JOHANNESBURG — The suspects in the murder of a white farmer in South Africa last year that sparked rioting and fueled weeks of racial tensions were found not guilty on Friday, according to local media.
Riots broke out in October of last year as a result of the murder of Brendin Horner, whose body was discovered at his farm in the Free State province tied to a pole.
These were followed by a confrontation between white protesters and black Economic Freedom Fighters (EFF) counter-protesters at Senekal, a town in the centre of South Africa close to the scene of the murder.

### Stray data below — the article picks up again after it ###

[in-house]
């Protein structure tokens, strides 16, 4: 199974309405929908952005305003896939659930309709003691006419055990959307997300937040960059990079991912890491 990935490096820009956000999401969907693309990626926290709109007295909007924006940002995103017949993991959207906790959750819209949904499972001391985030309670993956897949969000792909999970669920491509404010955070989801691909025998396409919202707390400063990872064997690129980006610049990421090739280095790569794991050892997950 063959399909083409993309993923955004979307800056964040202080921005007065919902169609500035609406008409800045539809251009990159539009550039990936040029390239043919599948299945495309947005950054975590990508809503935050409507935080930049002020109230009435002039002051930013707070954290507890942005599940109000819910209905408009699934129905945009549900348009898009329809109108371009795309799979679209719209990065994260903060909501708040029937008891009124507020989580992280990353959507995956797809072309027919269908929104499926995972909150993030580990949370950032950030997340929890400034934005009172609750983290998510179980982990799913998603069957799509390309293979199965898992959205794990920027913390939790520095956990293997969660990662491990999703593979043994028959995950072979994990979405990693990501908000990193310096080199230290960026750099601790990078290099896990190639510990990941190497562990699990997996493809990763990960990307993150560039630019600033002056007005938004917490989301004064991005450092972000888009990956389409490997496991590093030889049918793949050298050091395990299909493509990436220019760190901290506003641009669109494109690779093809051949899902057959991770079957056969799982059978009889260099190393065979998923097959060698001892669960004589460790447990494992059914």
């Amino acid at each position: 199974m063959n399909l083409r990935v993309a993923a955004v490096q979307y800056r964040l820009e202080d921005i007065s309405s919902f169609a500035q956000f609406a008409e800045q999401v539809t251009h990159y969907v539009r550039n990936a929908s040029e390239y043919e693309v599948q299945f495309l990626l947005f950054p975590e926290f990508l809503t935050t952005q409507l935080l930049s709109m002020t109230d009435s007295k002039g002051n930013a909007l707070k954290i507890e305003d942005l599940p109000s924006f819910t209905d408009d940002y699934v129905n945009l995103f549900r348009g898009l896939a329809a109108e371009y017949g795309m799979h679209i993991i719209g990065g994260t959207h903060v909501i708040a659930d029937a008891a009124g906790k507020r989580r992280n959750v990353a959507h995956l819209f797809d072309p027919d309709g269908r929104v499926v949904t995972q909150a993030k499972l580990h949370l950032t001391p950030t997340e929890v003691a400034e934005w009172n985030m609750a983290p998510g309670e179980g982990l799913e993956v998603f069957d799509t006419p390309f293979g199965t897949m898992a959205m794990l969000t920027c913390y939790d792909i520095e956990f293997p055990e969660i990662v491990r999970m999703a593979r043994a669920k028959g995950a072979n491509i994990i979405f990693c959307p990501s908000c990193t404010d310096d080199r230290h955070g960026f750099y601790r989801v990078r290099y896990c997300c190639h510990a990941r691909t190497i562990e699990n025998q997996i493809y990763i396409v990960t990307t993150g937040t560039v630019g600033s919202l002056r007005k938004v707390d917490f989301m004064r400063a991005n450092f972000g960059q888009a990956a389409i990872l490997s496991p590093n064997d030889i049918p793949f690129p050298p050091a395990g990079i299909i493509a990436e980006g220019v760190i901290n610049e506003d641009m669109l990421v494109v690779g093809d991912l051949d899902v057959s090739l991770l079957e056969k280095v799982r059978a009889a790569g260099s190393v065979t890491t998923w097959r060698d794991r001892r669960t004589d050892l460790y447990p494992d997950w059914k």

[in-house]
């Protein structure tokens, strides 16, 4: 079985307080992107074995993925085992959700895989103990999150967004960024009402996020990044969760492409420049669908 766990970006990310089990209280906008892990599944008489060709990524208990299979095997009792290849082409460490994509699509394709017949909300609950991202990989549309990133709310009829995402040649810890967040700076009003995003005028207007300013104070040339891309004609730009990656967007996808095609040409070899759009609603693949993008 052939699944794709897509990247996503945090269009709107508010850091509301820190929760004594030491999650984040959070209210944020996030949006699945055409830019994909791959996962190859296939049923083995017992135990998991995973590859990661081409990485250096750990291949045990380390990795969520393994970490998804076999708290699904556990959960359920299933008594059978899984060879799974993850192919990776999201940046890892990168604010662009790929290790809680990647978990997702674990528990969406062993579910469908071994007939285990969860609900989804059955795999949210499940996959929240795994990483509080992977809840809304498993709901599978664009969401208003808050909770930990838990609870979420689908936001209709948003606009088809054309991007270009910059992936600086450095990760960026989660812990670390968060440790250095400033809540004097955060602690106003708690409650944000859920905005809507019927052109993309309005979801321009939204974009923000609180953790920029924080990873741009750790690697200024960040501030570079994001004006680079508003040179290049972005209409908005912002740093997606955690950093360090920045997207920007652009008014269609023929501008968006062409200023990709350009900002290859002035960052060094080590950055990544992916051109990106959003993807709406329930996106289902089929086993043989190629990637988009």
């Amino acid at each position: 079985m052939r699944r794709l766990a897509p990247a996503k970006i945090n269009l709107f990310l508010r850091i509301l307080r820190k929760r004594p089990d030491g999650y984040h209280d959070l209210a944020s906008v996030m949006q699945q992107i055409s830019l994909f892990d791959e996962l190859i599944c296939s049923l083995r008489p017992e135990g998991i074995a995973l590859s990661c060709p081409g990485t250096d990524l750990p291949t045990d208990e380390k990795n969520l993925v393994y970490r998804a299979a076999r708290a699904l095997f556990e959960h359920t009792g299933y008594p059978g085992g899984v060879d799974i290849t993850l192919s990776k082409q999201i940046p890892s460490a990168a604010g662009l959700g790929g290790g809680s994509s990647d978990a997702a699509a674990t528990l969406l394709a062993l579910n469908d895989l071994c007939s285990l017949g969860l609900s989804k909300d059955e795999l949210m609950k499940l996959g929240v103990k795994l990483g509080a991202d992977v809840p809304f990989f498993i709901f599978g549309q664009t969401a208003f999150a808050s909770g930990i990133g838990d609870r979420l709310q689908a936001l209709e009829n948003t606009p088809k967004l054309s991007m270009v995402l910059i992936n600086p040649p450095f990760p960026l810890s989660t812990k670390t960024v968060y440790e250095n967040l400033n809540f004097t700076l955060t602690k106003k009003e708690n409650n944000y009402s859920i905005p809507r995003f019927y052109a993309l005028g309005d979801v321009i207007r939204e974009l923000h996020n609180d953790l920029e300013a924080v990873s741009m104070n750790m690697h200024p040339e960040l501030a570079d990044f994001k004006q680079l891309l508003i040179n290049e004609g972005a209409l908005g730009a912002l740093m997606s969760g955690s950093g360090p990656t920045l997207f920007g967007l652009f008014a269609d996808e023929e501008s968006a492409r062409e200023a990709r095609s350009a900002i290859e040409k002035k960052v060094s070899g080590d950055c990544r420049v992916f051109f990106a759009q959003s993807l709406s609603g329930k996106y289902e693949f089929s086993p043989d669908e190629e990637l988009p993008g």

Judge Cagney Musi ruled that there wasn’t enough evidence to convict Sekola Matlaletsa and Sekwetje Mahlamba of murder, robbery, and theft.
White minority activist groups in South Africa promote the idea that white farmers are victims of a “white genocide,” despite the fact that white farmers make up a very small percentage of all murder victims in South Africa.
Murders on farms, the vast majority of which are owned by white people, are a contentious issue in that country.
In an effort to address the severe economic disparities that persist 27 years after the end of white minority rule, the government is getting ready to discuss a long-awaited bill to expropriate white-owned land without compensation next month.
The bill has become a flashpoint for the racial tensions that were highlighted by Horner’s murder.